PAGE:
The Maze Runner (2014) – Movie Review

maze runner

In most films of the SF-Action variety, there’s typically good action sequences and effects at the expense of good character development and convincing acting. “The Matrix” and “2012” come to mind. Or, the reverse: the film has good characters via solid acting, but the pace can’t keep up with a snail so the action sequences are comprised and the story doesn’t move along at a brisk enough pace. “Interstellar” and “Prometheus” are films which come to mind in this category. Few films achieve both ends, such as “Star Wars IV and V”, the original “Alien”, “Blade Runner”, and more recently “The Hunger Games”. Amazingly (no pun intended), “Maze Runner” has a terrific balance of character and action. In fact, the whole film would have failed miserably if there weren’t fine acting inside the skins of compelling and believable characters. And there has to be enough action for the audience to understand the dilemma of the characters. “Maze Runner” equalizes both quite nicely, seemingly effortlessly.

Thomas, who doesn’t know who he is because his memory has been wiped clean, is transported via a lift into a self-contained village within a small glade surrounded by huge walls on all sides. On one side, the walls have large doors which periodically open and close into a maze. The village-society is comprised of a few dozen males from age 12 to 27 but there are no “adults” over 30 and no females. They have structured their society such that different people engage in different tasks by day and then have ceremonial feasts and games by night. Supplies are also periodically provided through the same lift in which newcomers to the village arrive. However most of them have a sense they need to escape the glade through the maze, but not all the members have signed on to this idea.

A selected group of athletic villagers are “maze runners” who explore the maze and report back to the village with their findings before the doors close towards the end of the day. However, there are two challenges to the maze. First, while its doors are closed, the maze shifts every night, and second, there are “grievers”, horrid creatures which are a cross between ALIEN and former Vice President Dick Cheney, which stalk humans inside the maze. If the maze is the way out, they have to make their escape before being swallowed and/or stung by the grievers. The villagers also wonder who created the maze and why, and why are the grievers there? As the story progresses, some of the maze runner realize there are hidden clues about escaping the maze.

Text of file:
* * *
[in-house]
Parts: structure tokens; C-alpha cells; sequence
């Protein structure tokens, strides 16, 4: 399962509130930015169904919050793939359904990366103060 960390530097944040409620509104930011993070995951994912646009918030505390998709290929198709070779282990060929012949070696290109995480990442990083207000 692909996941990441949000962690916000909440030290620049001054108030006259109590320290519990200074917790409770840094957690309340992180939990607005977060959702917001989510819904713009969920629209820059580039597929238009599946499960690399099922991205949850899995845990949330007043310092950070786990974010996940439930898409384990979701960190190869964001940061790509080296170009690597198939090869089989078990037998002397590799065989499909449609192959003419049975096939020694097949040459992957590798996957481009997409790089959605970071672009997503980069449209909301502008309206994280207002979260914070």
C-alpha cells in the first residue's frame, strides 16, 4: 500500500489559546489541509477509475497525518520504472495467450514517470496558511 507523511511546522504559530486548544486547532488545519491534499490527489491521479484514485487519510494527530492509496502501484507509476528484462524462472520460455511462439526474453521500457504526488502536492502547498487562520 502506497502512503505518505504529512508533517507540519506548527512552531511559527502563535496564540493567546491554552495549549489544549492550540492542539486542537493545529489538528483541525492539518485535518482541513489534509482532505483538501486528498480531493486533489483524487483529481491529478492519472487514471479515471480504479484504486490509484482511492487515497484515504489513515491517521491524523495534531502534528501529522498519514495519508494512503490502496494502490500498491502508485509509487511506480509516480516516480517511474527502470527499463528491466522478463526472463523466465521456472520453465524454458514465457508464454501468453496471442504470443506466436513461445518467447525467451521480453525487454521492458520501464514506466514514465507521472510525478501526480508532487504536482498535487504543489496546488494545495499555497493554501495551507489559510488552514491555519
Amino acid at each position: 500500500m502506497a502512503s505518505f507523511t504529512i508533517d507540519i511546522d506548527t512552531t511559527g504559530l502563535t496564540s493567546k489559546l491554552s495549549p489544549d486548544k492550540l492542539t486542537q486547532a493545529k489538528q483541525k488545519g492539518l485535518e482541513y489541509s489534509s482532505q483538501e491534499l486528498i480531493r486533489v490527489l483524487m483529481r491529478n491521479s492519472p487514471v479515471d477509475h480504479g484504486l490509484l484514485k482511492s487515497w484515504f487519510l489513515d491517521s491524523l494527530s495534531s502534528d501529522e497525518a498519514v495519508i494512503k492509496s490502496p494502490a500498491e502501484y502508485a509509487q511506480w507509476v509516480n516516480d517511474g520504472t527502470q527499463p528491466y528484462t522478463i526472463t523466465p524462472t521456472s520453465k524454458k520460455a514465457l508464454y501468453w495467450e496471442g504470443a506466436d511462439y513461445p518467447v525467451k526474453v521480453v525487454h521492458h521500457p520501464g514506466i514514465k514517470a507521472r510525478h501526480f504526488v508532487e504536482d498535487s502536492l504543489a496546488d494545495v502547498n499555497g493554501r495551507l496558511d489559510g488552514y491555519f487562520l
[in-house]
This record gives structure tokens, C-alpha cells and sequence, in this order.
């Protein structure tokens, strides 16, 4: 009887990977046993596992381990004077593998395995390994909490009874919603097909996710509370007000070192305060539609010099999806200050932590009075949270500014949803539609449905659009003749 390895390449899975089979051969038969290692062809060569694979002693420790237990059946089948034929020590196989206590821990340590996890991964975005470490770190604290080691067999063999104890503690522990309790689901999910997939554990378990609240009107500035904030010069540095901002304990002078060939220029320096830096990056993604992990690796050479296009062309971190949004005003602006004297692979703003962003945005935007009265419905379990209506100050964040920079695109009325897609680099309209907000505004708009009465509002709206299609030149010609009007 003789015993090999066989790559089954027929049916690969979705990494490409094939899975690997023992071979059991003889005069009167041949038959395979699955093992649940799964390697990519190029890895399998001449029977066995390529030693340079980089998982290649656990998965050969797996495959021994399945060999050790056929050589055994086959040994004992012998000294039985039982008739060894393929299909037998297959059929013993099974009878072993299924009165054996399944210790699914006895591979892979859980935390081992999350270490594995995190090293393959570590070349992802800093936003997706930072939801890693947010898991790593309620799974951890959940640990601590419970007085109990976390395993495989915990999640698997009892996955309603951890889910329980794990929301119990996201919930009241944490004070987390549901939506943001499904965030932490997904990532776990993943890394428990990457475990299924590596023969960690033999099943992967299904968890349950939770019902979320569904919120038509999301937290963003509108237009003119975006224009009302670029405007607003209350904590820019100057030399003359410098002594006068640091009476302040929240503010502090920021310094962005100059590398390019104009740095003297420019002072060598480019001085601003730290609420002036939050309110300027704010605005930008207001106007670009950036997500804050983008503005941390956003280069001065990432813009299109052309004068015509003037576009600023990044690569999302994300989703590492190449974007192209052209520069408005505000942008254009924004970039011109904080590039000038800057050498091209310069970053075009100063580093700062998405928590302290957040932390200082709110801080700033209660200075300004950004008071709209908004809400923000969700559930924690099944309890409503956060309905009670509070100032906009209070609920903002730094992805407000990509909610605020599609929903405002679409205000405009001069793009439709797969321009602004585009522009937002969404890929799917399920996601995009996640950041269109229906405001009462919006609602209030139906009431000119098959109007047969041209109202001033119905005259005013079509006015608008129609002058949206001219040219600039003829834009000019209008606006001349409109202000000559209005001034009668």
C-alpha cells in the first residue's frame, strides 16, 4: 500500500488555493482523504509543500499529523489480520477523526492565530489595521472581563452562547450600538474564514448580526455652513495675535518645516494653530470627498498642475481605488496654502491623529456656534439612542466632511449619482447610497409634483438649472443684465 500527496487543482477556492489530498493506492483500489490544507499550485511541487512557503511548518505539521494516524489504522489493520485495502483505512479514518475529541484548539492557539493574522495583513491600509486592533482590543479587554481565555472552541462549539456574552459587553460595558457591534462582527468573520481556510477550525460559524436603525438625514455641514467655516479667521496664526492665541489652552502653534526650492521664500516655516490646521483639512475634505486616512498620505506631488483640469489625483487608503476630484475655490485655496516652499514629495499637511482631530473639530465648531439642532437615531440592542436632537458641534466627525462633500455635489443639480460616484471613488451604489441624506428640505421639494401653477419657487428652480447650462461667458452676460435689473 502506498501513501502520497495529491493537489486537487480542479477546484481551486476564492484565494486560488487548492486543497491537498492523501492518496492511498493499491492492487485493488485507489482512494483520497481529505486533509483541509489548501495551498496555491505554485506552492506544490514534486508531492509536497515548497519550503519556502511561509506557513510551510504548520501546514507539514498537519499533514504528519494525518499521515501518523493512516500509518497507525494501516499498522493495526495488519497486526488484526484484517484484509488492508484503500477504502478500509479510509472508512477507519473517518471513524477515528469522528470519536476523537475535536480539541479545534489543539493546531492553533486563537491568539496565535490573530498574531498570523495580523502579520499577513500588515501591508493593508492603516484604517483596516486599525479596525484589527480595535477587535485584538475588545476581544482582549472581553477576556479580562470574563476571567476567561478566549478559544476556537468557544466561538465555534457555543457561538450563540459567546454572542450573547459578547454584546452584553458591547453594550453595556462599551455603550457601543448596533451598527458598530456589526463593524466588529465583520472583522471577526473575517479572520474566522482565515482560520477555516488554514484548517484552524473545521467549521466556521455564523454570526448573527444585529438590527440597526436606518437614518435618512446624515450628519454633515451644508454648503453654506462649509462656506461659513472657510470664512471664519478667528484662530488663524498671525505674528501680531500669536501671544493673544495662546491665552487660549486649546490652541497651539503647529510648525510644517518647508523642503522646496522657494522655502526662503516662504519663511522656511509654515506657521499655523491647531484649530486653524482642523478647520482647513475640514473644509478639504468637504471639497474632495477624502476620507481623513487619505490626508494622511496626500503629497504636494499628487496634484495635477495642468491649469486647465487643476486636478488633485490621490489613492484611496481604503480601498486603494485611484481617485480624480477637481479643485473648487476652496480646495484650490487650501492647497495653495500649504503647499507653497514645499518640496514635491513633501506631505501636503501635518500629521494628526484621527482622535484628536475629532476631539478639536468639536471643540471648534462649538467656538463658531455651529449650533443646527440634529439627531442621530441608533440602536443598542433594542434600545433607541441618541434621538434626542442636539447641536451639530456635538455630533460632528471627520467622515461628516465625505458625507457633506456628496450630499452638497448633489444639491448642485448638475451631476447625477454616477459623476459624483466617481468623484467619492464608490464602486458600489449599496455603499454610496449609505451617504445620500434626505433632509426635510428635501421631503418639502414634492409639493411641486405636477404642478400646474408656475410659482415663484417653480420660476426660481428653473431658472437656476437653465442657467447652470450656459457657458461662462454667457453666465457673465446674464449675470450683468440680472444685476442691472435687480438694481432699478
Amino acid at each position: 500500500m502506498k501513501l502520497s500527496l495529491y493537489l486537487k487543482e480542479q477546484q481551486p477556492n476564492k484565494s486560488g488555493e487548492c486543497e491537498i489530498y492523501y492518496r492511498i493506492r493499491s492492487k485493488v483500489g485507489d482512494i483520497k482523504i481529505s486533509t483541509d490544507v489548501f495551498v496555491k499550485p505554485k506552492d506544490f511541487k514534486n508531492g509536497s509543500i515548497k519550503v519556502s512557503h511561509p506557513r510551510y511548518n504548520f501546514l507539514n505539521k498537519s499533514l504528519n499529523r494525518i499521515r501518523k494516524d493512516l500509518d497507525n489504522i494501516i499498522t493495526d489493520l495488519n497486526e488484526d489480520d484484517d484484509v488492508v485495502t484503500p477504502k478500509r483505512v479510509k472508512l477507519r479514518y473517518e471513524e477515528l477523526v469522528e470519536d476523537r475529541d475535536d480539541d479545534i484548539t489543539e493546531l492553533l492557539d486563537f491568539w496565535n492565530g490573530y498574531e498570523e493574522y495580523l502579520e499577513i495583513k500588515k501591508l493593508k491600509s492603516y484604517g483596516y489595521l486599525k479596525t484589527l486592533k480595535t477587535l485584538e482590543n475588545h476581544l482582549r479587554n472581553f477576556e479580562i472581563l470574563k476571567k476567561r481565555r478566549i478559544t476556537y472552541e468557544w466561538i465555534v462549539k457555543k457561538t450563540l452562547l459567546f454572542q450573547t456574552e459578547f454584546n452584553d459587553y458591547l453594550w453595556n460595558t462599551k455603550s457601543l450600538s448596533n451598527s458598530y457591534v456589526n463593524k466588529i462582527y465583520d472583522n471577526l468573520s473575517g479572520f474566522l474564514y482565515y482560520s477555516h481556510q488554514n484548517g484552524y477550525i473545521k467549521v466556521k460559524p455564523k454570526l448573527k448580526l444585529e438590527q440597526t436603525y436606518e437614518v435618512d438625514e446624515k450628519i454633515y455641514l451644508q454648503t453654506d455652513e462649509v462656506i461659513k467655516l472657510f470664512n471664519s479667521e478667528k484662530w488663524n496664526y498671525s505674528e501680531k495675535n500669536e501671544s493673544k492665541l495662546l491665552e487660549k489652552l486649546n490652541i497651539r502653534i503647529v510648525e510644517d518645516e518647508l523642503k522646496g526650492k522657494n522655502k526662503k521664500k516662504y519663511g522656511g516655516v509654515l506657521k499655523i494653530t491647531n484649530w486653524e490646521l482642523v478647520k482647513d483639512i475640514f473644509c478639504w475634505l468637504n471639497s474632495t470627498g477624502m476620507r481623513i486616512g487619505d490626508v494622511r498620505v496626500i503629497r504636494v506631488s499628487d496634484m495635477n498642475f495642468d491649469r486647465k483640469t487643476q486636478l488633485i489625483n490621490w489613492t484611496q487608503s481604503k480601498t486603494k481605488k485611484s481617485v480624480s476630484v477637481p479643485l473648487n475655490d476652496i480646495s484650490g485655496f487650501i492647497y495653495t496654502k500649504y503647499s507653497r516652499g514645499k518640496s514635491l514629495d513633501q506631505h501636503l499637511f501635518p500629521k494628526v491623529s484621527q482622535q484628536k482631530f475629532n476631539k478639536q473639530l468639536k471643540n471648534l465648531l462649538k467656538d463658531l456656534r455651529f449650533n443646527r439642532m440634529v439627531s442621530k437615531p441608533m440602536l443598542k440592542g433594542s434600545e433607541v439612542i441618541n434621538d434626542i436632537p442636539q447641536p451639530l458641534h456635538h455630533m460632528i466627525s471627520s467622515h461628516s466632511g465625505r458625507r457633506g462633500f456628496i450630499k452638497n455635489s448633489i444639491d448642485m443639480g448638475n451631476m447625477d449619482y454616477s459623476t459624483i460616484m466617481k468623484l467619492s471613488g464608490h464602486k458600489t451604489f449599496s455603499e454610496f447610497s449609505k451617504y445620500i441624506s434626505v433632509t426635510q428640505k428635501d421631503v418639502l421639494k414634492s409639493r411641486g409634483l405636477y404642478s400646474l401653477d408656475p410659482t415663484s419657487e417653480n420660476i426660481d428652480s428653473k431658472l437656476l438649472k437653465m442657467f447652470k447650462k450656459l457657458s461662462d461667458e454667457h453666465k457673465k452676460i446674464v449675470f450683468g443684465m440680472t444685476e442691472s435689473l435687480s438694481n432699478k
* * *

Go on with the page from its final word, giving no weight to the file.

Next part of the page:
The political structure is led by Alby, an African-American who is the wise leader of the village, and the first to arrive in the glade three years before the events of the story. Gally is a kind of second-in-command determined to take the leadership after Alby is incapacitated in the wake of having been stung by a griever. Newt is the leader of the maze runners, and Minho is one of the best runners. When Thomas, a “greenie” (a.k.a. a newcomer), becomes enthralled with exploring the maze when he’s not officially a runner, Gally becomes enraged and desires the society punish Thomas and prohibit him from further running in the maze. What works well is not only the dilemma posed by the maze itself but also the power struggle between Thomas, who represents new hope in conquering the maze, and Gally, who represents the status-quo which may or may not wish to leave the village-glade. Then an unexpected “greenie” arrives to further shake up the delicate structure of the village.

Overall a very satisfying and interesting film. The character conflicts and action sequences are juggled well. At every moment, the viewer is pulled into the story without a shred of insight into what will transpire next. A few unexpected twists and turns occur which in retrospect make the story work on all levels. This is the goal of most action-SF films: to keep the viewer wanting to know what will happen next without being certain what will transpire while simultaneously caring about what happens to the characters involved. Weakness on either end can result in a mediocre experience, but luckily “Maze Runner” delivers on both fronts. Well done.


8 out of 10 stars



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